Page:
11 takeaways from Selection Sunday 2017

It’s completely disingenuous to say a bracketologists’ “68 of 68” teams are correct, seeing as 32 are automatic and at least another 32 are locks.

That being said, others already made that claim Sunday, so let me go ahead and toot my own horn — 68-for-68!

The fact is, there wasn’t much suspense involving bubble teams this year because most bubble teams either played their way in or out this week. Syracuse, contrary to some people’s opinion, was never a realistic option given its RPI rating in the mid-80s.

All in all, it’s a very un-controversial bracket. But the committee did provide a few surprises with their seedings throughout the bracket. My main takeaways from Selection Sunday 2017 follow:

*I wrongly predicted at the 11th hour the committee would elevate eight-loss Duke to a No. 1 seed. Committee chairman Mark Holllis said on CBS that the Blue Devils didn’t come particularly close (they were No. 7 on the true seed list), finishing below three teams — Gonzaga, Kentucky and Arizona — that won both their regular season and conference tournaments.

Lesson learned for next year.

*There’s always one region that jumps out as the toughest, and this year that’s the South. No. 1 seed North Carolina, No. 2 Kentucky and No. 3 UCLA all have national championship talent. No. 4 seed Butler swept Villanova and can play with anyone. No. 6 Cincinnati is much better than its seed.

Adding the committee’s true seed numbers confirms that suspicion. The top four seeds in the East, Midwest and West add up to 35; in the South, 32. (The lower the better.)

The South also includes what will likely be the most-picked first round upset in the country: No. 5 Minnesota vs. No. 12 Middle Tennessee. I had them No. 6 and No. 11. The Blue Raiders, who knocked off Michigan State last year in a stunning 15-over-2 upset, are an unquestionably tough mid-major, but don’t sleep on the Gophers.

*East No. 2 seed Duke didn’t get a No. 1 seed, but it probably got an easier path to the Elite 8 than UNC did in that loaded South region. No. 7 seed South Carolina may be the most over-seeded team in the entire bracket (though it did get the Greenville, SC, pod). No. 3 seed Baylor started strong but is 5-6 since Feb. 1. No. 6 seed SMU would admittedly be a tough out.

*I’m sure many skeptics are already penciling in their early-round upset of West No. 1 seed Gonzaga because many people believe the ‘Zags are perennially overrated. Will it be No. 4 seed West Virginia? No. 5 seed Notre Dame? Do they make it back to the Elite Eight and lose to No. 2 seed Arizona?

Before you do that, one thing to consider: Since losing in the second round as a No. 1 seed in 2013, Gonzaga has reached or exceeded its expected round (based on seed) the past three years.

*Midwest No. 11 seed Rhode Island might not have made the field without winning the A-10 tourney Sunday. It’s got a great chance to win its opener against Creighton, a No. 6 seed based on resume but more like a No. 8/9 team since losing point guard Maurice Watson midseason.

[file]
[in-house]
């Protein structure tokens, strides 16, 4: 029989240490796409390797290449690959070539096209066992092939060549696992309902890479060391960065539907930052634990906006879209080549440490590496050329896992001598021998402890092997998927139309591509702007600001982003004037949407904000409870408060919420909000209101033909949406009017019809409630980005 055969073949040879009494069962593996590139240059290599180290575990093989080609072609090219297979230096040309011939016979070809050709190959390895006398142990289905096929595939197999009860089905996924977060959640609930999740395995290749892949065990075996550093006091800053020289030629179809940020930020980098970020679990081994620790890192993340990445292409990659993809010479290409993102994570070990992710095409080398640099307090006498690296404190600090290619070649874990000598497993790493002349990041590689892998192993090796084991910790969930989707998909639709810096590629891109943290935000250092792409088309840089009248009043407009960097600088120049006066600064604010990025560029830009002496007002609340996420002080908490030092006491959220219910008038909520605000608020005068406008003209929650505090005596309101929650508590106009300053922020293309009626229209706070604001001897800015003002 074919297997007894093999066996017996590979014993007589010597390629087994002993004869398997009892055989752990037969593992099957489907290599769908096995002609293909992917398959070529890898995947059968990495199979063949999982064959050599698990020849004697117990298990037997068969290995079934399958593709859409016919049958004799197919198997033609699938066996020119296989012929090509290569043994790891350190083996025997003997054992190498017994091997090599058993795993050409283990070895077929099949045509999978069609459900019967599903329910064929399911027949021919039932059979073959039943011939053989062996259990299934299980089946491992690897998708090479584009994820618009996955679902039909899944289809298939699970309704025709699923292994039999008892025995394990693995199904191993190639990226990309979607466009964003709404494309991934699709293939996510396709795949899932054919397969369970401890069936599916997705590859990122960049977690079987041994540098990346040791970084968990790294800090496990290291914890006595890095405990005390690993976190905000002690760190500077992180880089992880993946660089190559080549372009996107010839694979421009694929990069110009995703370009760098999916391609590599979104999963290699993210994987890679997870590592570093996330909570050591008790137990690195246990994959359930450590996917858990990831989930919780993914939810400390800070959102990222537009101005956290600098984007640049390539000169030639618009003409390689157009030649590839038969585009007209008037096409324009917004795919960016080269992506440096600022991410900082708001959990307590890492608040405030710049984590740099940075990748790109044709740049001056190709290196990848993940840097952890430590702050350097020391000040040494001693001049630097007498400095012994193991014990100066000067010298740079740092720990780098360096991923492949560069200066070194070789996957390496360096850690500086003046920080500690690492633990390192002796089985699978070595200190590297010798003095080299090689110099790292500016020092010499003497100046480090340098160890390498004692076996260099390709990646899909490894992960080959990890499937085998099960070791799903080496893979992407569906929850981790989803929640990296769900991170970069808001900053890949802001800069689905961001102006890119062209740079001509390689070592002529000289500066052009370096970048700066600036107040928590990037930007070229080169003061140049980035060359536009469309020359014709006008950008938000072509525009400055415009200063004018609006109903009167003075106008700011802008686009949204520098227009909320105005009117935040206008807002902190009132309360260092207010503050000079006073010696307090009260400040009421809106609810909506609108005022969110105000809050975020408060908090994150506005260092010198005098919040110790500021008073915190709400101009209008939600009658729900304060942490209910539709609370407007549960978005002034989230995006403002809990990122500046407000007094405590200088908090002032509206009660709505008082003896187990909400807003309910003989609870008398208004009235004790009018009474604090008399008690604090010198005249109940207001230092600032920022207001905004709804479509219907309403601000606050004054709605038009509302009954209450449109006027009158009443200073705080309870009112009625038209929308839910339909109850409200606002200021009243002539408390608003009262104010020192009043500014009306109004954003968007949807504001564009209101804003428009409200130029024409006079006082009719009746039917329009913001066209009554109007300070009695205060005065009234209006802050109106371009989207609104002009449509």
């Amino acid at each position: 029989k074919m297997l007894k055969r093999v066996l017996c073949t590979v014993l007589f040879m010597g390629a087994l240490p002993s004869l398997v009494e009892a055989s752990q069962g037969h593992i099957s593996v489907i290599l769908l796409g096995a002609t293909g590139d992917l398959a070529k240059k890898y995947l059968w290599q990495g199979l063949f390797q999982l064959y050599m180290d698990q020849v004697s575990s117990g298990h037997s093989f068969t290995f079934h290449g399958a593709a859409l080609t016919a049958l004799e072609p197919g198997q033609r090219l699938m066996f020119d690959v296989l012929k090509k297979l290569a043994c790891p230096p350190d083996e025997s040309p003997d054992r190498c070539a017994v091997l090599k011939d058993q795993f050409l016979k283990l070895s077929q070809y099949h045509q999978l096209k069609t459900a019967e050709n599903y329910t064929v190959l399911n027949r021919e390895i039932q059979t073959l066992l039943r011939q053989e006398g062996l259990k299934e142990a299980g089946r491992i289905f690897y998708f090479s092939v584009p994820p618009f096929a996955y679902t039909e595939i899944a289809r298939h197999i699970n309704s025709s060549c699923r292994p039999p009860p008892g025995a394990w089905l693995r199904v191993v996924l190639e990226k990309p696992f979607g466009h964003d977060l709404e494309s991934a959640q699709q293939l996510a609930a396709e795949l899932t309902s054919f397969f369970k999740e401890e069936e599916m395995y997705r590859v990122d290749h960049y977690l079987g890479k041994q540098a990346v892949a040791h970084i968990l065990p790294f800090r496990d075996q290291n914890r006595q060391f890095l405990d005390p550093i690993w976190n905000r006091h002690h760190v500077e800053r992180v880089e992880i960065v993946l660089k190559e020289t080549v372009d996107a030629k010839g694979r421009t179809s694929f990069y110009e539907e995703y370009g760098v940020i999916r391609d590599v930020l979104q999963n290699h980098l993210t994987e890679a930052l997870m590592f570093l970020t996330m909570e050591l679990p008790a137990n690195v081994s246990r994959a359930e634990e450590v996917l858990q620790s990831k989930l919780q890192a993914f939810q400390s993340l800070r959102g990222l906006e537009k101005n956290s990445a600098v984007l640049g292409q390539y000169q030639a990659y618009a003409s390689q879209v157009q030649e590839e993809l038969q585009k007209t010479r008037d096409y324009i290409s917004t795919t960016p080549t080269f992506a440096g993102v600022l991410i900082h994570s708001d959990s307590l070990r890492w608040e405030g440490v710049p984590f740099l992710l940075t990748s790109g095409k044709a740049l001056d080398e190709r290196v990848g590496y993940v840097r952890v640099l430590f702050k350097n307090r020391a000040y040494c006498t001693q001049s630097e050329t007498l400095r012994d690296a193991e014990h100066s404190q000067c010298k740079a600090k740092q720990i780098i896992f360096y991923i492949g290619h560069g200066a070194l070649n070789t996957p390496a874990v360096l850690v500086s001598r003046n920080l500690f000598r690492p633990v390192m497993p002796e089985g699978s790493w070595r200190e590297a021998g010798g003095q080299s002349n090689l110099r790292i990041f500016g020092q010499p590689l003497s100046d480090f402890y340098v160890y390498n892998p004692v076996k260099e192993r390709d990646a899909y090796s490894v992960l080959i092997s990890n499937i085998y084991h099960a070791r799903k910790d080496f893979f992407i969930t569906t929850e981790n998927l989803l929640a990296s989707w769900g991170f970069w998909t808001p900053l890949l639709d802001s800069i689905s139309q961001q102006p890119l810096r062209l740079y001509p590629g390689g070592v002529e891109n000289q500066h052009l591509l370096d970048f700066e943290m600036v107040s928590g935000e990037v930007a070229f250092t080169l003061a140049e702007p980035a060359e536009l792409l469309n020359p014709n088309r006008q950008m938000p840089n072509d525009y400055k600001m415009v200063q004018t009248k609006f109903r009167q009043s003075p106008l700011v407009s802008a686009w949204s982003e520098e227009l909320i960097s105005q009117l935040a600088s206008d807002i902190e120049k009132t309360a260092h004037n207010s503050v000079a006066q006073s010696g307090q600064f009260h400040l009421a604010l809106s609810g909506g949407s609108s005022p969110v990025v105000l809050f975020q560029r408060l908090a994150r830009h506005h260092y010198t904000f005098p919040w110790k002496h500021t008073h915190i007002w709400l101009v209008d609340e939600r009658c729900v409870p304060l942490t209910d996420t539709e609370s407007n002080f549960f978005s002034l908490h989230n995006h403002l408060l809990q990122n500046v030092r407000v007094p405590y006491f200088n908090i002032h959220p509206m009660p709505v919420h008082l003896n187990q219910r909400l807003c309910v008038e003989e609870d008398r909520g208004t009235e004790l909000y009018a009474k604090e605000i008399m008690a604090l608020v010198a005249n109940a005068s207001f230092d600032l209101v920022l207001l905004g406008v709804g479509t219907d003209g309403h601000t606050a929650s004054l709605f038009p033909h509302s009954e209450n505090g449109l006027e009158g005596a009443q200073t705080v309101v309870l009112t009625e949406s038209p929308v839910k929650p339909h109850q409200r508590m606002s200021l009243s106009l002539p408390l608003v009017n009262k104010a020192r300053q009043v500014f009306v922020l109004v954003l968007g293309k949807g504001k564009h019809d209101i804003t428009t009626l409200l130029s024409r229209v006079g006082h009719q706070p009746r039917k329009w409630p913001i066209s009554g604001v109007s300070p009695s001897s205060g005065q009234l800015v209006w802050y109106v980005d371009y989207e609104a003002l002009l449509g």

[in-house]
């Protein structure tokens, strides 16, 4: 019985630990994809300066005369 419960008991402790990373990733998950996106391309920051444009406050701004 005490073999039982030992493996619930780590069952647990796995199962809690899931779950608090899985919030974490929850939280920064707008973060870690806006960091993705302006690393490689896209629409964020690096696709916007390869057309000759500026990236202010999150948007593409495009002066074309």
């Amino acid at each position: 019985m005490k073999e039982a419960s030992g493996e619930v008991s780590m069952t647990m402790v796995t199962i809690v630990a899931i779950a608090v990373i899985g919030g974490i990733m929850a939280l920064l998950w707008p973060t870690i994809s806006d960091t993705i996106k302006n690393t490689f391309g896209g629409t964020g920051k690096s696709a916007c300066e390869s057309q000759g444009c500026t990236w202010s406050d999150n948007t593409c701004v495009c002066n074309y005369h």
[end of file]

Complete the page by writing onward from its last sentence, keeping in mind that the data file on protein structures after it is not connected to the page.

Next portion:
*It’s tough to see Oregon, a widely perceived Final Four contender all season, fall to the Midwest No. 3 seed following star Chris Boucher’s Pac-12 tourney ACL injury. It’s also opposite an awfully tough No. 2 seed in Louisville.

*The committee did not show the Pac-12 much love, period, but that’s not surprising. For all the acclaim Arizona, Oregon and UCLA received all season, the rest of the conference was dreadful, which dragged down those teams’ seeds and left 24-9 USC as one of the last teams in.

*I don’t quite understand the committee’s verdict on several other Big Ten teams. Wisconsin, which finished tied for second and reached the tourney title game, is an 8 seed. Maryland, which went 4-4 against the league’s other tourney teams, got a 6. Michigan, the hottest team in the conference, got a 7. Michigan State, a perceived bubble team, got a 9.

Wisconsin’s downfall was likely its weak non-conference schedule (No. 276). The Badgers aren’t likely to make it past defending champ Villanova in the second round.

*I had no idea what to do with Wichita State, and neither did the committee. We both landed on a No. 10 seed for a team that had almost no resume using the RPI as a strength of schedule metric (which the committee primarily does) but is considered a Top 10 team in Ken Pomeroy’s efficiency ratings.

If Wichita truly is anything close to a Top 10 team then it’s probably best they weren’t higher; it would not be fair to the No. 1 seed in its region.

*Fun bracket subplots include first-round matchups between Kentucky and Northern Kentucky and Florida State and Florida Gulf Coast; Marquette coach Steve Wojciechowski potentially facing mentor Mike Krzyzewski in the second round; and a potential rematch of the 2014 Kentucky-Wichita State second round game when the 8th-seeded Wildcats upset the 35-0 Shockers.

As I explained recently, but which nobody believes, these happen by accident.

*Finally, West No. 8 seed Northwestern finally ended its 78-year wait for a tourney berth and drew Vanderbilt, the first 15-loss at-large team in bracket history. That doesn’t mean its an easy matchup. Vandy went 6-4 against the SEC’s other tourney teams.

All I know is ticket prices in Salt Lake City will be through the roof, because nearly every Northwestern alum I know was already booking flights Sunday evening.